Clinical predictors of hypoxemia in children with WHO classified pneumonia

Meenakshi S. Kushwah, Yogendra S. Verma, Ajay Gaur


Background: In developing countries were health providers have to rely on signs and symptoms to identify hypoxemia in pneumonia and start oxygen therapy, this study was therefore conducted to assess the prevalence and predictors of hypoxemia with the hypothesis to design a severity score for hypoxemia in children with pneumonia.

Methods: This prospective observational study was carried out at the paediatric emergency department of Gajra Raja Medical College, Gwalior, on children of age 1-60 months admitted with respiratory illness categorised on basis of “Revised WHO Classification of Pneumonia”. Various demographic and clinical features were noted. Oxygen saturation was measured via a pulse oximeter. Hypoxemia was defined as SpO2 <90%. Statistical analysis was done.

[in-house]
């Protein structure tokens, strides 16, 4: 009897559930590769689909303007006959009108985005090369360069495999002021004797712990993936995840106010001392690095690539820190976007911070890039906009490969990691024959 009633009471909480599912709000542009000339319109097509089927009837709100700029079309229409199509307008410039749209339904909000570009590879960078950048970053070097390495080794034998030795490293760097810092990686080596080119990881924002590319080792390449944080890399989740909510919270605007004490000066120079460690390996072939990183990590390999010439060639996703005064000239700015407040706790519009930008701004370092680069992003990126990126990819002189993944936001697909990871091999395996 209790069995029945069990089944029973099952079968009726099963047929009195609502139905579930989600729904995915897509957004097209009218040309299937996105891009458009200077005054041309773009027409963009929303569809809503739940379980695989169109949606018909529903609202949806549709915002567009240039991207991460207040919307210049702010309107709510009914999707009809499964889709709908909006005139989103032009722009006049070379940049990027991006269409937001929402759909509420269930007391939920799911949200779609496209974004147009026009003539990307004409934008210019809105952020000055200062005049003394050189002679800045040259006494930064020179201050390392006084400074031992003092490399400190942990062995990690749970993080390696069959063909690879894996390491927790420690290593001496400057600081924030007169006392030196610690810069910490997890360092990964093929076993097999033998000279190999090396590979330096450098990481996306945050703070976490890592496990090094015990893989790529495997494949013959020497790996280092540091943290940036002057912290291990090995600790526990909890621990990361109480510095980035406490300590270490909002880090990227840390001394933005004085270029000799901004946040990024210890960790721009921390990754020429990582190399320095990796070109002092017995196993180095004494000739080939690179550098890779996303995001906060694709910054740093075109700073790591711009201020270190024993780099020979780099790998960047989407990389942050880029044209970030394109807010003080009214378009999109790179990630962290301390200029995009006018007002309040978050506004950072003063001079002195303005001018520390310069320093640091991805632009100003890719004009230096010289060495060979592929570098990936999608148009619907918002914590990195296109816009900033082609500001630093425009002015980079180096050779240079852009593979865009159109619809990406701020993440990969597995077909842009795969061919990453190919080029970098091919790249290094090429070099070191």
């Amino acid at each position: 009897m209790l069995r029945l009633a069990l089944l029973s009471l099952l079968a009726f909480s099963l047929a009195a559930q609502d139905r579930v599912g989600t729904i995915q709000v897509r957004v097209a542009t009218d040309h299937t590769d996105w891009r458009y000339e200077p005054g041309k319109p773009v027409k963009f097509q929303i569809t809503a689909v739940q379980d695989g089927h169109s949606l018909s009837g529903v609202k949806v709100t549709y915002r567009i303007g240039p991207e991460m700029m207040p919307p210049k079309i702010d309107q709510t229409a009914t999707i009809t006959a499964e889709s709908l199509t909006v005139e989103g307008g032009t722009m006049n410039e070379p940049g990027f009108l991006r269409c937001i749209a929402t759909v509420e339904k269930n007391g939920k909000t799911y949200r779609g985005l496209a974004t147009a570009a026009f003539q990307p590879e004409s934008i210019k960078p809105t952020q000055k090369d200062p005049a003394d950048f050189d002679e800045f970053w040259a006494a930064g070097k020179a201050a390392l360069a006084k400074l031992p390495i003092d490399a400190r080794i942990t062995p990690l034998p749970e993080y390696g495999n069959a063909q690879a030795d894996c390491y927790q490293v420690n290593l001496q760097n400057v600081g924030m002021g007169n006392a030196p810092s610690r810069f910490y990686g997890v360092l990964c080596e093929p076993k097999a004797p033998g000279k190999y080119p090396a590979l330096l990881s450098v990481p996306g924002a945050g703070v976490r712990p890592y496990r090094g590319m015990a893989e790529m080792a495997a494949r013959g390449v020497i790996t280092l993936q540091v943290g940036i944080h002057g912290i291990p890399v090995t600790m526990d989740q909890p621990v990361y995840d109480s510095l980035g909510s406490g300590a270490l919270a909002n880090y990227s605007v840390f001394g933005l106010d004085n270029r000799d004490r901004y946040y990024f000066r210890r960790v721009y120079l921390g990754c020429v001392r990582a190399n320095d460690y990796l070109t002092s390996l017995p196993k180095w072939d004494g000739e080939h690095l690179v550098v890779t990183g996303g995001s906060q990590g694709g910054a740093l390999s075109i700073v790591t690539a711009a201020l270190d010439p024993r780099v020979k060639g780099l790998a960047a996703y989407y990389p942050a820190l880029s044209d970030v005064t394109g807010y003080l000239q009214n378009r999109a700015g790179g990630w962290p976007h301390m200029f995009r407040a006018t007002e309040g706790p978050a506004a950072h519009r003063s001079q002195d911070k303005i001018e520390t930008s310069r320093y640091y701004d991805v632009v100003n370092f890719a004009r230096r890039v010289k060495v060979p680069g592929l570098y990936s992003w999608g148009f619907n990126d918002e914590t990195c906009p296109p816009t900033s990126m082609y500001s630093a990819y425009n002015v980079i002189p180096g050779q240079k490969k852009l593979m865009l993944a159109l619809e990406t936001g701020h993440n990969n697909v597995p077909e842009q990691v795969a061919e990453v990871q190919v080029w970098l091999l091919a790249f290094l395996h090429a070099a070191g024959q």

Results: Of the 200 children studied, 67 (33.5%) had hypoxemia. Fever, breathing difficulty, and crepitations were the most sensitive, while inability to feed, cyanosis, grunting, head nodding and impaired consciousness were the most specific indicators for hypoxemia. Fever, lethargy, inability to feed, nasal flaring, grunting, impaired consciousness and cyanosis were found significant (p value<0.05). Combinations of tachypnea with nasal flaring, grunting, cyanosis, and retractions with grunting were also found significant in predicting hypoxemia. Combinations of tachypnea with grunting (90.2%) and cyanosis (94.7%) were found highly specific.  Using these combinations, a new hypoxemia scoring system was designed to predict the severity of hypoxemia.

Conclusions: Study suggested that combination of clinical signs may be utilized as markers for hypoxemia in conditions where pulse-oximeter is not available.


Hypoxemia, Hypoxemic score, Pulse oximetry, Pneumonia

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